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Subject: Re: [Boost-users] A forward iterator need not be default-constructible
From: Dave Abrahams (dave_at_[hidden])
Date: 2011-09-30 11:03:15

on Thu Sep 29 2011, Andrew Sutton <> wrote:

>> Yes; this is a problem with negative requirements statements.  Just like
>> you can't decrement a forward iterator, you can't dereference a singular
>> iterator.
> The characterization "just like" is a little off. Trying to decrement
> a forward iterator is a conceptual error. Trying to dereference an
> iterator with a singular value is a logic error.

Meh. They're both programming errors. The first one can be caught at
compile time, so they're different in that way, but that doesn't really
affect my point.

> I think we get into trouble when we talk about "valid iterators". I
> don't think there's such really such a thing at all. There may be
> cases where it's valid to decrement an iterator, but not dereference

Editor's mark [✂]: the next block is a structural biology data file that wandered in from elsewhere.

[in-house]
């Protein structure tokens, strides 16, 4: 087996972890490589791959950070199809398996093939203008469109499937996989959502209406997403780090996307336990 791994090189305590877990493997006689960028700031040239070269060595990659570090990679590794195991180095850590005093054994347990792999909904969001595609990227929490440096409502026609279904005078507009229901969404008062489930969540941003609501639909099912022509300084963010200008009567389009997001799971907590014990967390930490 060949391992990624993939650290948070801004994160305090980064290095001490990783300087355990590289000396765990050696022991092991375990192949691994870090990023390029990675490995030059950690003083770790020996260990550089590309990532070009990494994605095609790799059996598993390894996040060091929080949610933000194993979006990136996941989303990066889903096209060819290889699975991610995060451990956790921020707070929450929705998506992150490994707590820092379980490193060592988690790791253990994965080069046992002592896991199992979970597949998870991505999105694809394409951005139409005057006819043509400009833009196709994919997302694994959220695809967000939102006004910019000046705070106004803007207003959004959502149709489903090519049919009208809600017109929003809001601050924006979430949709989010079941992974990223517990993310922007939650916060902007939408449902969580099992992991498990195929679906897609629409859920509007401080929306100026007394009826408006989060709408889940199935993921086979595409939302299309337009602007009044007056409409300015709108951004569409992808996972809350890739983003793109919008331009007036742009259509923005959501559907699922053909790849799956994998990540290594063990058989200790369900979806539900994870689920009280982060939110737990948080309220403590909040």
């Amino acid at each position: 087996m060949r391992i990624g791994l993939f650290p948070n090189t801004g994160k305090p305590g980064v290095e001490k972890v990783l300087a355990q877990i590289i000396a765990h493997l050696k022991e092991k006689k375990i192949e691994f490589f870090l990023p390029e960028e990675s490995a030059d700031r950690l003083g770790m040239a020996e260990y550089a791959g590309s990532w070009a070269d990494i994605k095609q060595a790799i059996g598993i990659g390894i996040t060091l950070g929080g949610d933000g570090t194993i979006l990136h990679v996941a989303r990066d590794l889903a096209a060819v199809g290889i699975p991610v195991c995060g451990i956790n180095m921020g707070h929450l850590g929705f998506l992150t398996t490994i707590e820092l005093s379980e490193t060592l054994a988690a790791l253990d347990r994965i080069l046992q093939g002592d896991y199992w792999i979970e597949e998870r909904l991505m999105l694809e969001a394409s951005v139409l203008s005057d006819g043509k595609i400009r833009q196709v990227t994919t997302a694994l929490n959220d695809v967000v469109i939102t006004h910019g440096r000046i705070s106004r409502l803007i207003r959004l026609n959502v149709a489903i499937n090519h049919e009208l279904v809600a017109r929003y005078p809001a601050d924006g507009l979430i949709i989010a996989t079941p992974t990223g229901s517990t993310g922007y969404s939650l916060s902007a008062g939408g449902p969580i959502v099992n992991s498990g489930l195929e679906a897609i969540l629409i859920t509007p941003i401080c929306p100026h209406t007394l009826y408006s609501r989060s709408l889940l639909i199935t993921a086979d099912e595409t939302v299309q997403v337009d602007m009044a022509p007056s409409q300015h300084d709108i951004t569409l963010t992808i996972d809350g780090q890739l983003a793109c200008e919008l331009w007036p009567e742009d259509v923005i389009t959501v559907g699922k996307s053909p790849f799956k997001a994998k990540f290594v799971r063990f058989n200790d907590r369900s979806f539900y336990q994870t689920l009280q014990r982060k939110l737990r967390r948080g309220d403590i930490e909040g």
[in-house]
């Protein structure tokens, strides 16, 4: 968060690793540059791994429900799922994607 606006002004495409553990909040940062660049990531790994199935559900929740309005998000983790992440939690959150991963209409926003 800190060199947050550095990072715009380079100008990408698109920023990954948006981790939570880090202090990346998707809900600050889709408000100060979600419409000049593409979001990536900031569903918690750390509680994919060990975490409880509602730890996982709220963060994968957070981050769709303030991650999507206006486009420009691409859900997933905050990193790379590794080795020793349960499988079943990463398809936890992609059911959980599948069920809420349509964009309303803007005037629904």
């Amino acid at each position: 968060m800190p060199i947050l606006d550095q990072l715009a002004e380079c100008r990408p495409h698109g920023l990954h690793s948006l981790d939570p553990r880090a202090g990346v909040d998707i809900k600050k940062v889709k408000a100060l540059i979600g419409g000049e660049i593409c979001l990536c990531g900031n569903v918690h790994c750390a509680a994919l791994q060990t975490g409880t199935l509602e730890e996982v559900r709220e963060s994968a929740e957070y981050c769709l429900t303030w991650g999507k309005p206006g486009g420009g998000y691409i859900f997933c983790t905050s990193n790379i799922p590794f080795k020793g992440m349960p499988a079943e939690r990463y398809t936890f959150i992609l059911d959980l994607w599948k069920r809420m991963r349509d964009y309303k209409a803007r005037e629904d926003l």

> it. There may be cases where it's valid to dereference an iterator but
> not decrement. A PTE iterator is well-formed, but both incrementing
> and dereferencing is invalid.
>> The point is that the OP claimed every default-constructed iterator is
>> singular.  The only way that could be true is if you take the term
>> "is-a" in the sense I'm using it here.  That is, I can easily create an
>> iterator that, when default-constructed, supports a strict superset of
>> the required operations for singular iterators.
> Without any strong guarantees about the state of default constructed
> iterators in general, I don't think I'd try to use them in a generic
> algorithm.

No, of course not.

Dave Abrahams
BoostPro Computing

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